Tokyo - Mitsubishi Motors' shares nosedived for a third day on Friday, falling as much as 16 per cent in early trading in response to its shock admission that it cheated on fuel-efficiency tests.
At 10:07 am (0107 GMT), the stock was down 13.20 per cent at 506 yen (S$6.24), after dipping as low as 489 yen, or 16.12 per cent off.
Panic-selling in the past two days had already sent the share price tumbling by a third, wiping about $2.5 billion off the automaker's market value, after the embarrassing revelation.
It marked the worst three-day decline since the company's listing in 1988, Bloomberg News reported.
The scandal came as German auto giant Volkswagen struggles to restore its badly dented reputation after revelations of emissions rigging.
Mitsubishi admitted Wednesday that unnamed employees rigged tests to make some of its cars seem more fuel-efficient than they were in reality.
The company said it would halt production and sales of the affected models - mini-cars sold in Japan including some made for rival Nissan - and warned that the number of cars involved in the scandal would likely rise.
"Certainly it is a blow, the vast majority of their business in Japan has become selling mini-vehicles to Nissan because the market share of their own branded products after the scandal in the 2000s withered down to practically nothing," Christopher Richter, an auto analyst at brokerage CLSA in Tokyo, told AFP.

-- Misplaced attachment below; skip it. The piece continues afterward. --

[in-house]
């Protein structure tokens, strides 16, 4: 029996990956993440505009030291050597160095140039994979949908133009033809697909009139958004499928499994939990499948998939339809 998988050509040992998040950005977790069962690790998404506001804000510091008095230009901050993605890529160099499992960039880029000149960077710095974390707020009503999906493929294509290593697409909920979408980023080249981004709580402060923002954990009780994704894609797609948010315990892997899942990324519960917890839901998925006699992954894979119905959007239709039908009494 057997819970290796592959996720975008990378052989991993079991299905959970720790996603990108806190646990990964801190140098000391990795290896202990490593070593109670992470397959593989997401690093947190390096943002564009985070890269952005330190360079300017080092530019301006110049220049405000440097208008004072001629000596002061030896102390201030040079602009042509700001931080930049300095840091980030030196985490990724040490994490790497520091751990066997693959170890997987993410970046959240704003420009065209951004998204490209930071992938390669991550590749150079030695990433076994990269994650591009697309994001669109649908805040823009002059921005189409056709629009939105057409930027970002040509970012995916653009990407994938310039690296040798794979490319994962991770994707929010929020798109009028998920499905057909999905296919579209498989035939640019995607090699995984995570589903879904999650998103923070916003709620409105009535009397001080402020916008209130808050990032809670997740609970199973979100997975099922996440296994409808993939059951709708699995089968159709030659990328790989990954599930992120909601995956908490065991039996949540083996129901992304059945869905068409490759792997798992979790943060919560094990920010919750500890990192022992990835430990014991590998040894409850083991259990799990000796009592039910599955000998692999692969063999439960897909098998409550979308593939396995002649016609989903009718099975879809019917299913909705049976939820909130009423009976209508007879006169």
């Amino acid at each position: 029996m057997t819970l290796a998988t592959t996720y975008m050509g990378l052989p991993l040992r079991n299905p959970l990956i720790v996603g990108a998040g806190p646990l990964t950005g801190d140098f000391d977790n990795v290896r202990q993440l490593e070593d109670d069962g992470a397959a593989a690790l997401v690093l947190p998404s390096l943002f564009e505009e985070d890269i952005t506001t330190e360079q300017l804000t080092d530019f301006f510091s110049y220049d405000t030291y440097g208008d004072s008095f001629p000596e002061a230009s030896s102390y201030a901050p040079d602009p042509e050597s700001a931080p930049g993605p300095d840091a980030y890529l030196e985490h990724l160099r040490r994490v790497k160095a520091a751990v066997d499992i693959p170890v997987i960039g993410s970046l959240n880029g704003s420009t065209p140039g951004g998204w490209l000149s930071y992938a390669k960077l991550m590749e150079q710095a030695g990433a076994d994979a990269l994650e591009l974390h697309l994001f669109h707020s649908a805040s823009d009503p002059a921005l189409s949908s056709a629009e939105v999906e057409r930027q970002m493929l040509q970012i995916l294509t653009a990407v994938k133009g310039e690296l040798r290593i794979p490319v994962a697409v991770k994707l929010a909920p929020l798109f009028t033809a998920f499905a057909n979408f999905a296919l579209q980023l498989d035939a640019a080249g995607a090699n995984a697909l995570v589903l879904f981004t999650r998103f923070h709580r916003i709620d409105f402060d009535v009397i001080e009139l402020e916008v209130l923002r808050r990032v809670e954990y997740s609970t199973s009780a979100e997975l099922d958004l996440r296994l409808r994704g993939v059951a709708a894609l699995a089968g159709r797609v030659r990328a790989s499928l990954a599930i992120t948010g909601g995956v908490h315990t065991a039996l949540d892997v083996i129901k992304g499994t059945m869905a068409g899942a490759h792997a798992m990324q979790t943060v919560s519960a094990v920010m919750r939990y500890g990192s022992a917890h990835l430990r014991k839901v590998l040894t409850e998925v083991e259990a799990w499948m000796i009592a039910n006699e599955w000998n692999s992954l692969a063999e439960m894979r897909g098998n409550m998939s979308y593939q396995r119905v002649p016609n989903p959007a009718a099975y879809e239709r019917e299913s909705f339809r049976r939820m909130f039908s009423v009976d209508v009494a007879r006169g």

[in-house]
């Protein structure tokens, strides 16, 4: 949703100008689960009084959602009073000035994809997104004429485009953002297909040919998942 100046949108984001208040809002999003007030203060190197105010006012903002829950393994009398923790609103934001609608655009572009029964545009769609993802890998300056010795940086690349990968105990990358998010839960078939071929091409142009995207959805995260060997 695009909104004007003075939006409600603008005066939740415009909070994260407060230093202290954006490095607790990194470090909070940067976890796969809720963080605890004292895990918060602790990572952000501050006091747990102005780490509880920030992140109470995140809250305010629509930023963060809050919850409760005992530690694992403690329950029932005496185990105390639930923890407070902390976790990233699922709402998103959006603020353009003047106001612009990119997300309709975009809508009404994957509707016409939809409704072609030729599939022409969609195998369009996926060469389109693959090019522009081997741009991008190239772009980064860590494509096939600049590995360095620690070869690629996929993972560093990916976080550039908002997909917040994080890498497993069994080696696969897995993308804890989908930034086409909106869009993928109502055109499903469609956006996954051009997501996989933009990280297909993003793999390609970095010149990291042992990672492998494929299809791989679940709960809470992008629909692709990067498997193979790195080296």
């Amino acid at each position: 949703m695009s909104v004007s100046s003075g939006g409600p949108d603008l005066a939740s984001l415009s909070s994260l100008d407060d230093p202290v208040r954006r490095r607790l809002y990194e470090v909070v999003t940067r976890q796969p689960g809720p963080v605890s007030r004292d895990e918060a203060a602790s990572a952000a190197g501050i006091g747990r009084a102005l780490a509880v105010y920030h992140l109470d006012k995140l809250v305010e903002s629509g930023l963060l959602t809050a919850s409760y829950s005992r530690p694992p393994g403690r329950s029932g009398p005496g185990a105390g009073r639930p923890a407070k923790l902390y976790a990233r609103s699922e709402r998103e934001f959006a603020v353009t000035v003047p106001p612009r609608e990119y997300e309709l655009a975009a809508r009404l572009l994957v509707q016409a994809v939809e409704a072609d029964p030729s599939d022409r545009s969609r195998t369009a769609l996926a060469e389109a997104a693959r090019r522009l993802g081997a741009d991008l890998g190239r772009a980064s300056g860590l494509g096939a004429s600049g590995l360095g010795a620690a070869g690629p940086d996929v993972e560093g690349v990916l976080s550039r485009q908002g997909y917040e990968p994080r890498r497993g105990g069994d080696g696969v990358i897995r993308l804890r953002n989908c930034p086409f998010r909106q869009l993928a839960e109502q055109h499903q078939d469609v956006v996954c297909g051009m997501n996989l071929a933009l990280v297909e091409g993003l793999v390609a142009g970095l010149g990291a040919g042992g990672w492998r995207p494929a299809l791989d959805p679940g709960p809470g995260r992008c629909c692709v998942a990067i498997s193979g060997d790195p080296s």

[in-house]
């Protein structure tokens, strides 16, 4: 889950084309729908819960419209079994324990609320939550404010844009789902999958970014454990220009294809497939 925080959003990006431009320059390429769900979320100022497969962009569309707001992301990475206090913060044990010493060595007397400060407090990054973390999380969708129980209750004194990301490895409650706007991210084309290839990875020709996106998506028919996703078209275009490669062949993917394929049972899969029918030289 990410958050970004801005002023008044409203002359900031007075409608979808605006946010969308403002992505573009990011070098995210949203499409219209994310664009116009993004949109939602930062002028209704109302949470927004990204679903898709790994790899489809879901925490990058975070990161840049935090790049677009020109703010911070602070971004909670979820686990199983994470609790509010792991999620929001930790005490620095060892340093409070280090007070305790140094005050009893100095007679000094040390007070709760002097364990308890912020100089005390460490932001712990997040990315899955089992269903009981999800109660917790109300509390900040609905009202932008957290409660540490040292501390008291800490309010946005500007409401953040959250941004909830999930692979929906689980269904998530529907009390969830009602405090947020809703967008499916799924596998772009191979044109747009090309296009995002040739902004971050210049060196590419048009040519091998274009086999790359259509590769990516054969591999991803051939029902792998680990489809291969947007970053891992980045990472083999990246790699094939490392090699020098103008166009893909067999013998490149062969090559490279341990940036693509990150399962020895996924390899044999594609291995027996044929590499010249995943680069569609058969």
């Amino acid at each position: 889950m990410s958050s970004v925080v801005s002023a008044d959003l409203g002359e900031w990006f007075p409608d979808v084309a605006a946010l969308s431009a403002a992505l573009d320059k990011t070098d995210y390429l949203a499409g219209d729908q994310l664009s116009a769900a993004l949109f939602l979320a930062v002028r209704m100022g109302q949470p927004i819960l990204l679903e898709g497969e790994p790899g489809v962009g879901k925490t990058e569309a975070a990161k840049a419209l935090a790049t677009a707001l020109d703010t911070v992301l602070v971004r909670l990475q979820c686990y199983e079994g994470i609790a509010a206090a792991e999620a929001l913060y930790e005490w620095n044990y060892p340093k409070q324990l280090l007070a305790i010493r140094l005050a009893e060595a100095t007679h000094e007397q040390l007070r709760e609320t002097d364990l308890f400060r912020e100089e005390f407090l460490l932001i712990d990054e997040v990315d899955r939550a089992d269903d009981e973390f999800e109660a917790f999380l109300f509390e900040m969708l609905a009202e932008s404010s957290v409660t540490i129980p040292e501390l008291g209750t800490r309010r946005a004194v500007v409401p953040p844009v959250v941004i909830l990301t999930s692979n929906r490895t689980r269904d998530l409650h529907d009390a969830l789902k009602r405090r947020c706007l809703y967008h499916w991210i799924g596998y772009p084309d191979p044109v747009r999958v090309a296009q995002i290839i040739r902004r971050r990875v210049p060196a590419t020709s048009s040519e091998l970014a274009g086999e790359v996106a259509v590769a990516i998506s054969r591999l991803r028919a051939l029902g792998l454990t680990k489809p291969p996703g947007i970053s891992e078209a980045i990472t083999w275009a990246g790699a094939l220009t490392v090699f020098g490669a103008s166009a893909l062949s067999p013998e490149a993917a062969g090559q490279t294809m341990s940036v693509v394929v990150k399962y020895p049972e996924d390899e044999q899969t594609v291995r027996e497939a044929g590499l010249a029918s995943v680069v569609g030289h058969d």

More than a decade ago Mitsubishi teetered on the edge of bankruptcy after being hit by a lack of cash and a series of huge recalls linked to serious defects.
Japanese industry minister Motoo Hayashi told reporters Friday that he has "instructed (the company) to swiftly report facts" around the fuel efficiency scandal to the ministry, Jiji Press reported.
Meanwhile, the transport ministry sent officials to raid a Mitsubishi Motors' research and development centre for a second day on Friday, a ministry official told AFP.
Transport minister Keiichi Ishii told reporters on Friday that the ministry will review ways to test fuel efficiency to prevent a repeat of the scandal, Jiji said.